I think this might convince the Interviewer to a extent...Happy Interviews Ahead.




When I am trying to share behavior between 2 closely related classes, I create an abstract class that holds the common behavior and serves as a parent to both classes.

When I am trying to define a Type, a list of methods that a user of my object can reliably call upon, then I create an interface.

For example, I would never create an abstract class with 1 concrete subclass because abstract classes are about sharing behavior. But I might very well create an interface with only one implementation. The user of my code won't know that there is only one implementation. Indeed, in a future release there may be several implementations, all of which are subclasses of some new abstract class that didn't even exist when I created the interface.

That might have seemed a bit too bookish too (though I have never seen it put that way anywhere that I recall). If the interviewer (or the OP) really wanted more of my personal experience on that, I would have been ready with anecdotes of an interface has evolved out of necessity and visa versa.

One more thing. Java 8 now allows you to put default code into an interface, further blurring the line between interfaces and abstract classes. But from what I have seen, that feature is overused even by the makers of the Java core libraries. That feature was added, and rightly so, to make it possible to extend an interface without creating binary incompatibility. But if you are making a brand new Type by defining an interface, then the interface should be JUST an interface. If you want to also provide common code, then by all means make a helper class (abstract or concrete). Don't be cluttering your interface from the start with functionality that you may want to change.




In abstract class, you can write default implementation of methods! But in Interface you can not. Basically, In interface there exist pure virtual methods which have to be implemented by the class which implements the interface.




Yes, your responses were technically correct but where you went wrong was not showing them you understand the upsides and downsides of choosing one over the other. Additionally, they were probably concerned/freaked out about compatibility of their codebase with upgrades in the future. This type of response may have helped (in addition to what you said):

"Choosing an Abstract Class over an Interface Class depends on what we project the future of the code will be.

Abstract classes allow better forward-compatibility because you can continue adding behavior to an Abstract Class well into the future without breaking your existing code --> this is not possible with an Interface Class.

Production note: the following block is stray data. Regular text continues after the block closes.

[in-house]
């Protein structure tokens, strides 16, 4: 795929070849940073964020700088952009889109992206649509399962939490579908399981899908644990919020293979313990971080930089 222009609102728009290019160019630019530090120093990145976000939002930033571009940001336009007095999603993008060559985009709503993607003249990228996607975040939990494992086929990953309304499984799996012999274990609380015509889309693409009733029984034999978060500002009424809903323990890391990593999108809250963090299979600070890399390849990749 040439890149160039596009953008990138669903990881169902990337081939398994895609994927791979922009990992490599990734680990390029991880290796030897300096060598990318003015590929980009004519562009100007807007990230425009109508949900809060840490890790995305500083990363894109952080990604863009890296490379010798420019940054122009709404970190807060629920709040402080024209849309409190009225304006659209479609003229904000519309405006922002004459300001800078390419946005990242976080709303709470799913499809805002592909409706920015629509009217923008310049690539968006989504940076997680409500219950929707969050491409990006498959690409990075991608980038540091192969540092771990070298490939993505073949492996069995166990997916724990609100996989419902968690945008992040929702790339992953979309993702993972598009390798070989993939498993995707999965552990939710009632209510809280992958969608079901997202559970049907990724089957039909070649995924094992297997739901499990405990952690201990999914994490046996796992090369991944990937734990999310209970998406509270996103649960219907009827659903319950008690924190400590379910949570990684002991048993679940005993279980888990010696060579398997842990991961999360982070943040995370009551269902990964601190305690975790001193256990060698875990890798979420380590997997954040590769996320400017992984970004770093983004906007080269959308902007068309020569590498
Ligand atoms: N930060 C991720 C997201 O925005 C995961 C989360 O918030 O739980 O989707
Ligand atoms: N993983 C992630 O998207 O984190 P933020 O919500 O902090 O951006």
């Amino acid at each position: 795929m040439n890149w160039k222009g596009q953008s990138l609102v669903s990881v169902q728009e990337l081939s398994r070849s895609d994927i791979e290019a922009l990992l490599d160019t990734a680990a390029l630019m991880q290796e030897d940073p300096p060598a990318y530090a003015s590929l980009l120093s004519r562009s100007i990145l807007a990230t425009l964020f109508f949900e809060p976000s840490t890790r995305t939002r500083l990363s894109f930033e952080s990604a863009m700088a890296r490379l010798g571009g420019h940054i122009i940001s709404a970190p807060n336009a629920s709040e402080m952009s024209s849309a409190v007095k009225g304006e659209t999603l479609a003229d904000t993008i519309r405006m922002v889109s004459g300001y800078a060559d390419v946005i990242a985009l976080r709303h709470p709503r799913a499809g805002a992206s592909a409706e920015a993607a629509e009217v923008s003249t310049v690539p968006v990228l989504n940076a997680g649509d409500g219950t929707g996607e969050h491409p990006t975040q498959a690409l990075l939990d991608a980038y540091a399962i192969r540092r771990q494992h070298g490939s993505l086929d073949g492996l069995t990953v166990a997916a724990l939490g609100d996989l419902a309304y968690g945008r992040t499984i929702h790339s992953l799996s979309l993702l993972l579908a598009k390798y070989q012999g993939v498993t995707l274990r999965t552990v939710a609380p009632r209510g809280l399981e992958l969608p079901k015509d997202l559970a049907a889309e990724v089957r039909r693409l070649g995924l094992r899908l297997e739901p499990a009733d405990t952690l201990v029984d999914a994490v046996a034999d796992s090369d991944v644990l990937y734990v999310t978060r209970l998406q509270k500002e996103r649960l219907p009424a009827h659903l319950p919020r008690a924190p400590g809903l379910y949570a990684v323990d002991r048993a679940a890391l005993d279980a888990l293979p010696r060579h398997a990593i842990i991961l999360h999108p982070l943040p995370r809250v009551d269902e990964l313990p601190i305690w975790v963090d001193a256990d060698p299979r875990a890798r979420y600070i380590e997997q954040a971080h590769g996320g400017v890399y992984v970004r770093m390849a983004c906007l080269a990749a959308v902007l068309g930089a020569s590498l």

On the other hand, Interface Classes are more flexible than Abstract Classes. This is because they can implement multiple interfaces. The thing is Java does not have multiple inheritances so using abstract classes won't let you use any other class hierarchy structure...

So, in the end a good general rule of thumb is: Prefer using Interface Classes when there are no existing/default implementations in your codebase. And, use Abstract Classes to preserve compatibility if you know you will be updating your class in the future."

Good luck on your next interview!




Almost everything seems to be covered here already.. Adding just one more point on practical implementation of abstract class:

abstract keyword is also used just prevent a class from being instantiated. If you have a concrete class which you do not want to be instantiated - Make it abstract.




From what I understand and how I approach,

Interface is like a specification/contract, any class that implements a interface class have to implement all the methods defined in the abstract class (except default methods (introduced in java 8))

Whereas I define a class abstract when I know the implementation required for some methods of the class and some methods I still do not know what will be the implementation(we might know the function signature but not the implementation). I do this so that later in the part of development when i know how these methods are to be implemented, i can just extend this abstract class and implement these methods.

Note: You cannot have function body in interface methods unless the method is static or default.




your answer is right but the interviewer needs you to differentiate according to software engineering perspective not according to the details of Java.

Simple words:

An Interface is like the interface of a shop anything that is shown on it should be there in the shop, so any method in the Interface must be there implemented in the concrete class. Now what if some classes share some exact methods and varies in others. Suppose the Interface is about a shop that contains two things and suppose we have two shops both contain sport equipment but one has clothes extra and the other has shoes extra. So what you do is making an abstract class for Sport that implements the Sports method and leave the other method unimplemented. Abstract class here means that this shop doesn't exist itself but it is the base for other classes/shops. This way you are organising the code, avoiding errors of replicating the code, unifying the code, and ensuring re-usability by some other class.